The Simple Dollar Weekly Roundup: Comment Bug Edition

Earlier this week, I found an issue with the software I was using to manage comments for The Simple Dollar. I deleted a single character in a single line of code, breathed in deep, refreshed the page…

… and 7,000 (!) comments appeared in the moderation queue.

The bug was a simple one. Ordinarily, comments that need to be moderated are assigned a particular number in the database – let’s say it’s a 1. If I approve the comment, the number becomes 0. If I don’t approve it, the comment gets the number 99 and effectively vanishes.

The bug essentially revolved around the fact that some comments for moderation were being assigned the number -1 instead of the number 1. In a code edit, a – sign had been stuck into the code in front of a 1, effectively turning it into a -1. Thus, when I would view the comments that need moderated, I would only see the ones with a 1 and not see the ones with a -1. I’m not sure what percentage of comments this was affecting, but I’d estimate around 25% of them.

Anyway, I’ve got a lot of comments to deal with. I’m going to go through these in batches because it would take several days of nothing but comment moderation to deal with that many comments.

Here are some personal finance articles of interest. This past week, I spent a lot of time reading some lesser-known personal finance blogs and I’ve chose to highlight some of them this week.

Recipe for Survival: 23 Ways Restaurants Save Money This article summarizes very clearly why I don’t like eating out unless we’re eating out someplace quite nice. I simply have much more confidence in the food I cook at home. (@ coupon sherpa)

I don’t want to retire I think the biggest problem for many of us when it comes to talking about retirement savings is that we simply don’t want to “retire,” because often the word “retire” comes with a sense of being old and idle and incapable, whether that’s actually true or not. We don’t want to think about being the generic definition of a retiree. (@ a gai shan life)

When Pigs Fly: How I Fought My Parking Ticket and Beat City Hall A very humorous story about fighting a parking ticket with some good advice to boot, this article mostly made me wonder whether or not it was really worth the time. I think it’s more about the principle of the thing. (@ len penzo)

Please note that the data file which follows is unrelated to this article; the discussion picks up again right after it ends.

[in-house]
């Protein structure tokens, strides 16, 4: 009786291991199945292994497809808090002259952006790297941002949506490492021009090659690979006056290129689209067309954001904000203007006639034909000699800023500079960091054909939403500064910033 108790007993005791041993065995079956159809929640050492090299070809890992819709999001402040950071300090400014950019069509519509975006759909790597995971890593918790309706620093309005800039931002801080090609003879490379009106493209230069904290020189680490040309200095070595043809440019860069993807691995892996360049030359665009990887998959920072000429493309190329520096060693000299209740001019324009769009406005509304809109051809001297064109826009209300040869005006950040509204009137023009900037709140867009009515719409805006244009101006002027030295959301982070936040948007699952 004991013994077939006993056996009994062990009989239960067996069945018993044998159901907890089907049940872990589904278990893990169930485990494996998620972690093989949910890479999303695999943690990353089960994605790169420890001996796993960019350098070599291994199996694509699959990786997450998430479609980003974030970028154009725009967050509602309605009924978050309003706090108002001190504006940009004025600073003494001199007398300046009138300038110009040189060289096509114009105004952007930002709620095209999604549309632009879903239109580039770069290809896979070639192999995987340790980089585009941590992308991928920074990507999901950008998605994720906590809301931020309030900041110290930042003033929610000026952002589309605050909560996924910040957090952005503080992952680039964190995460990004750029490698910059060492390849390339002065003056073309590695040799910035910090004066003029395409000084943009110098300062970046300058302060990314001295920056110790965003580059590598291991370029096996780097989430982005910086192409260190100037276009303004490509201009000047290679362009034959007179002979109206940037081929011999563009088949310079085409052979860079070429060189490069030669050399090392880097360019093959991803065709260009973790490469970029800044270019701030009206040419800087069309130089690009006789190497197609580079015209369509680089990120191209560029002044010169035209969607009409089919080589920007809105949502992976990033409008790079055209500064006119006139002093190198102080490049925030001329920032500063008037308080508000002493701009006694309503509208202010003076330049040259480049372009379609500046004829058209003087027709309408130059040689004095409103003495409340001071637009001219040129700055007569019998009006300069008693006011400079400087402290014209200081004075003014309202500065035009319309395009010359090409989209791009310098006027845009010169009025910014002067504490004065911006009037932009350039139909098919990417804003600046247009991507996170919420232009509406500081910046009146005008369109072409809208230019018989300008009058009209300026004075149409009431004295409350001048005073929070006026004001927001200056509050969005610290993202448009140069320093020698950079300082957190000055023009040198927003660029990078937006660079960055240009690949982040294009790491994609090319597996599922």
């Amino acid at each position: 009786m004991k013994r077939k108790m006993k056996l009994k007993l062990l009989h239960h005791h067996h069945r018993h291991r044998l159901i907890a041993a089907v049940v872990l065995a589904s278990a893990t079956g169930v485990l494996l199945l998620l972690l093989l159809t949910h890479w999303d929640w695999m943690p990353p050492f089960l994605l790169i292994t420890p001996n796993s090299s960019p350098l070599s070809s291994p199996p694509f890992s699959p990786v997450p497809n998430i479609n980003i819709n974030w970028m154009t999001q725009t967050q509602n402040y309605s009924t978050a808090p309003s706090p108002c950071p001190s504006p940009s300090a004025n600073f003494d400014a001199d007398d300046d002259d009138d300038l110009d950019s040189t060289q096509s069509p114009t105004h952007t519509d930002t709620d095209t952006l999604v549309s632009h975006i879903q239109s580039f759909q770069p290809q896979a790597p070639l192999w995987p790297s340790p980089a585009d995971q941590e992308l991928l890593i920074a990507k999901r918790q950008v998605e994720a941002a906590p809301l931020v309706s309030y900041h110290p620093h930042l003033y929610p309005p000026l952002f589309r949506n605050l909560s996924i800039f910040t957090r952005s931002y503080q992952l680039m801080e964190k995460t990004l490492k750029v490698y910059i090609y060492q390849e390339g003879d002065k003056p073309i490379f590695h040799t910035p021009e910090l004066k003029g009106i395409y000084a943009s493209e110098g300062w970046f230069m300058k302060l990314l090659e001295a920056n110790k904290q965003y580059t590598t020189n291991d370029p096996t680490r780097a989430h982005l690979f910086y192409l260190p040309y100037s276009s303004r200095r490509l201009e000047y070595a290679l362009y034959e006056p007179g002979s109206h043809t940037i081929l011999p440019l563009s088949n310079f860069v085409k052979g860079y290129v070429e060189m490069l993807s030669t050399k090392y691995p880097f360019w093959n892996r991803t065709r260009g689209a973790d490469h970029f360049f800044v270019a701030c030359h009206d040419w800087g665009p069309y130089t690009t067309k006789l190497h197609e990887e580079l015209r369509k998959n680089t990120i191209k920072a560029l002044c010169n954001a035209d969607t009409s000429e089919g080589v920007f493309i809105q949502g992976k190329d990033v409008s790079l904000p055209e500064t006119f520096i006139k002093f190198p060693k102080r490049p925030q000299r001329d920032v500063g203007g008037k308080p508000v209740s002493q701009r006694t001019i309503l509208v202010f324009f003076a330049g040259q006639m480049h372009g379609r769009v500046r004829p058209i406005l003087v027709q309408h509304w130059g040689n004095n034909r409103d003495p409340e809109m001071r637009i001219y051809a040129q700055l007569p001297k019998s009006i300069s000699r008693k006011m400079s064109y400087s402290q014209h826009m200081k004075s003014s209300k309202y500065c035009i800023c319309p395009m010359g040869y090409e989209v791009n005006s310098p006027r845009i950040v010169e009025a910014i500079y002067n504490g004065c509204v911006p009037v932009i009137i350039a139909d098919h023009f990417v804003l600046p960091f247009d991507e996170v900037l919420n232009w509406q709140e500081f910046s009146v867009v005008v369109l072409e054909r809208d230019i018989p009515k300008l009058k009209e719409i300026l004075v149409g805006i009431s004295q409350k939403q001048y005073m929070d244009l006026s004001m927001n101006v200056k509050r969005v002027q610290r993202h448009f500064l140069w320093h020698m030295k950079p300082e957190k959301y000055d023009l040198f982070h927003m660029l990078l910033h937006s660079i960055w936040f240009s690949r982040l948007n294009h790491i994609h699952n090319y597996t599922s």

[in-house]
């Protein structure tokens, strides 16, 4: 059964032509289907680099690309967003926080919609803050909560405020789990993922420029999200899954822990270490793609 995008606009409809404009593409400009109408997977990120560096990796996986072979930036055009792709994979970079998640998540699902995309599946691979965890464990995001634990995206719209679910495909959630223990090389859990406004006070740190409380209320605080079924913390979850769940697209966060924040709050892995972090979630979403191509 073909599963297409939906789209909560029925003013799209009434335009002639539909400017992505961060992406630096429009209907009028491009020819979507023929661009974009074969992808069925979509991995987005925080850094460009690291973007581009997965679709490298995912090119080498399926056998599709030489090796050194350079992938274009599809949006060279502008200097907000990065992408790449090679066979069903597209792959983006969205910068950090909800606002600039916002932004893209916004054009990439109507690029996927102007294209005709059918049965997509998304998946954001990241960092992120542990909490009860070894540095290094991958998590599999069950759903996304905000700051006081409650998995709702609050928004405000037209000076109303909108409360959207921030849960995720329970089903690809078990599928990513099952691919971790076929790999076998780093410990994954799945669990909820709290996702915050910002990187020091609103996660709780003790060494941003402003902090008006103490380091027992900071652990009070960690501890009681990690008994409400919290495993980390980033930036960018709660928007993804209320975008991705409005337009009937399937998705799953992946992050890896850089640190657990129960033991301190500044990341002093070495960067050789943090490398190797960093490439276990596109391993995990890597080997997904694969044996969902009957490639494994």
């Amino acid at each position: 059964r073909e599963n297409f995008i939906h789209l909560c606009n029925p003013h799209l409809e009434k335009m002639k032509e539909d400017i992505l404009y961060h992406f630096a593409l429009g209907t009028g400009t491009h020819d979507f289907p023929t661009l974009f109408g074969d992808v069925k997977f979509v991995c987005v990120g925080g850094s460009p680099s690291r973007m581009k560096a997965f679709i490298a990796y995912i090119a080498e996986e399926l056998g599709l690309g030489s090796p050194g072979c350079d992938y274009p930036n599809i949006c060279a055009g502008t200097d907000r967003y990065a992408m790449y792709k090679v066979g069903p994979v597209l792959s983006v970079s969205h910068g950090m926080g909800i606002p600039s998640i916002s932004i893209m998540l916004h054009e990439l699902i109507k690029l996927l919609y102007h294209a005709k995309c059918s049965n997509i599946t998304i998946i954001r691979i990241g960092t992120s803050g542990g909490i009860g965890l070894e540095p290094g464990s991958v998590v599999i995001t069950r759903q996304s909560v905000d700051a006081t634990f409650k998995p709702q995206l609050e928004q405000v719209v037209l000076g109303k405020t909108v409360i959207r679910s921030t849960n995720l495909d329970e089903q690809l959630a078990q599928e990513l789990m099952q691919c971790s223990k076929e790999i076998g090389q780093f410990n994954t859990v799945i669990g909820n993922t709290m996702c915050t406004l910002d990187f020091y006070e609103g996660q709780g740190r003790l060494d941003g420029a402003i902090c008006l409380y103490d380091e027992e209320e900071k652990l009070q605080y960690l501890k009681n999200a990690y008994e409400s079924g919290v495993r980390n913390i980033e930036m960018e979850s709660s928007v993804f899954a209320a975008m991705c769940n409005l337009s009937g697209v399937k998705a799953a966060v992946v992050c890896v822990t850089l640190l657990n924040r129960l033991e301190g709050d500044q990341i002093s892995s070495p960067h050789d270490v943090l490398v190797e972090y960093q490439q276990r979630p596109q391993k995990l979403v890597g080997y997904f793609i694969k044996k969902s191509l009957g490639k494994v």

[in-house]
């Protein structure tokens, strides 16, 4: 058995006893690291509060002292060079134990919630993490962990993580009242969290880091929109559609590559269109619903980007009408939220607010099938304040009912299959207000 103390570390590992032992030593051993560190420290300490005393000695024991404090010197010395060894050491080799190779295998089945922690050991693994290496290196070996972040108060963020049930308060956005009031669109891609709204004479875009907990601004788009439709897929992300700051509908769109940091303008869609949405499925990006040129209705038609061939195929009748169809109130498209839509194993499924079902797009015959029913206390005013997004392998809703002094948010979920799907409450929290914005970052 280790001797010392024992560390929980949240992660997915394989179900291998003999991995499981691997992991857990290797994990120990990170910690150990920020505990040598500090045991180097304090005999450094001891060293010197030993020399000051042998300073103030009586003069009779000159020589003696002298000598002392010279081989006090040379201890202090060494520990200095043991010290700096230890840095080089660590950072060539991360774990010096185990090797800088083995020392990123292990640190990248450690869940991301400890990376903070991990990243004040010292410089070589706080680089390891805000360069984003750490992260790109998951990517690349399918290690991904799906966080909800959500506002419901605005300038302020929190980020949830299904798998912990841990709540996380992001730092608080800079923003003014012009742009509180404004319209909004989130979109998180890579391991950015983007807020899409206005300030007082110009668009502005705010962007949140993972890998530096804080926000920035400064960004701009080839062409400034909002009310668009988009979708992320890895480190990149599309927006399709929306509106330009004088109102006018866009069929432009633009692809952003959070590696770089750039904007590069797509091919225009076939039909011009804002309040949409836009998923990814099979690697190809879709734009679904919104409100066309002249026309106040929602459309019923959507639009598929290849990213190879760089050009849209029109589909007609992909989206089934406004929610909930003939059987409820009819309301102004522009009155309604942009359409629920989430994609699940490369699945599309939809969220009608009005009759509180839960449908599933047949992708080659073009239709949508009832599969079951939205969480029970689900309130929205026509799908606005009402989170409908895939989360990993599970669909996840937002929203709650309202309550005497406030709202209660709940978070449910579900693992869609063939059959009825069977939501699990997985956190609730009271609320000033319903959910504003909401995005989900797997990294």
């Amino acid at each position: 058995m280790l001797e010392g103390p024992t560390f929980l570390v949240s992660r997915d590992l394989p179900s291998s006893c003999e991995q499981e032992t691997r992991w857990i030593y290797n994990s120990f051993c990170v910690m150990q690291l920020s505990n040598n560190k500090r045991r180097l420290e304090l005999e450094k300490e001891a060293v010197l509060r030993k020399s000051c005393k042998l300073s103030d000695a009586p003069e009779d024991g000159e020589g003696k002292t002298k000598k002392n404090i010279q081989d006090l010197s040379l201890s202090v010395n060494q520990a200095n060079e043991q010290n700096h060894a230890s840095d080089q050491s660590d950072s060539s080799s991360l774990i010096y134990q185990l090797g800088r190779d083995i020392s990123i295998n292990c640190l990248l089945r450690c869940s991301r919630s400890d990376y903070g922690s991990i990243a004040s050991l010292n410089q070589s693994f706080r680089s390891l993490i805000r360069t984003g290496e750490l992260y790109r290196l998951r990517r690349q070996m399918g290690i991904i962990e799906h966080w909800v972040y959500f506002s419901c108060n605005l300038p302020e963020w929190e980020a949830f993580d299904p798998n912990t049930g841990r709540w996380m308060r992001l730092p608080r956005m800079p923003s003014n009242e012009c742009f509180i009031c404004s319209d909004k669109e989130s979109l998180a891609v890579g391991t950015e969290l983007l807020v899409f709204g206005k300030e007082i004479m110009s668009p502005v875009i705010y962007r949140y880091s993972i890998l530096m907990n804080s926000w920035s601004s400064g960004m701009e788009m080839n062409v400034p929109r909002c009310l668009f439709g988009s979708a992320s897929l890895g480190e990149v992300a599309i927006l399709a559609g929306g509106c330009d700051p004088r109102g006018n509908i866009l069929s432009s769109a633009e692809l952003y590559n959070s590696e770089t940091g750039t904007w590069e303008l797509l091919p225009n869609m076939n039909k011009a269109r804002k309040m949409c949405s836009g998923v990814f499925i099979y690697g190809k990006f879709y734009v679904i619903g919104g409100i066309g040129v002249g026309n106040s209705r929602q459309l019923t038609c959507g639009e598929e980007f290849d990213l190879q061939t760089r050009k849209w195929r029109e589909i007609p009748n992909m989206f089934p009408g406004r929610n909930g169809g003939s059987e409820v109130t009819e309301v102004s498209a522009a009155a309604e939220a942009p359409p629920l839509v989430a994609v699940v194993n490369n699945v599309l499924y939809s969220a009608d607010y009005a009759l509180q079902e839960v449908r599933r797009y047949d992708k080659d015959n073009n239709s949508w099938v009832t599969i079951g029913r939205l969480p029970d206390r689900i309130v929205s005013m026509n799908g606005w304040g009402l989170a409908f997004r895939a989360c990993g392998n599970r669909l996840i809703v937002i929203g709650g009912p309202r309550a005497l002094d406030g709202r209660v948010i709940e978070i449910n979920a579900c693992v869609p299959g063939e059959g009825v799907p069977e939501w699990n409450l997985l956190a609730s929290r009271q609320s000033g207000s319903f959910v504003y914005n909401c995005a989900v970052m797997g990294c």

10 Frugal Ways to get Fit this Winter My frugal way of staying fit during the winter has been EA Active. (@ squawk fox)

Also, I’ve had several articles of mine appear on OPEN Forum, and I’ll be linking to them over the next few weeks. These articles usually focus on small business issues. Here are three recent ones.

Efficient Billing: A Big Key to Solving Cash Flow Problems Being organized when you’re running a small business is key, particularly when it comes to efficiently billing your customers. Here’s some advice on how to do that.

Six Steps to Audit-Proofing Your Small Business The most effective way to audit-proof yourself? Keep a paper trail of every dime going in and out of your business. Here are some effective ways to do just that.

Two Key Numbers You Need to Know to Manage Your Small Business These two key numbers come back to two key elements of a successful small business: cash in hand and effective billing. It’s all about the cash flow, after all.

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17 thoughts on “The Simple Dollar Weekly Roundup: Comment Bug Edition

  1. lurker carl says:

    What a job, best of luck slogging through all those comments. Isn’t modern technology wonderful? Can’t live with it and can’t live without it!

  2. Shannon says:

    “These articles usually focus on Here are three recent ones.” ?

    Trent, is it so hard to proofread articles before you publish them?

  3. Johanna says:

    “I think the biggest problem for many of us when it comes to talking about retirement savings is that we simply don’t want to “retire,” because often the word “retire” comes with a sense of being old and idle and incapable, whether that’s actually true or not. We don’t want to think about being the generic definition of a retiree.”

    That would almost have made sense if you hadn’t included “old.” You’re saying, basically, that you don’t want to think about getting old, and therefore you don’t want to prepare for it.

    (I’d love to get old, by the way. It’s better than the alternative.)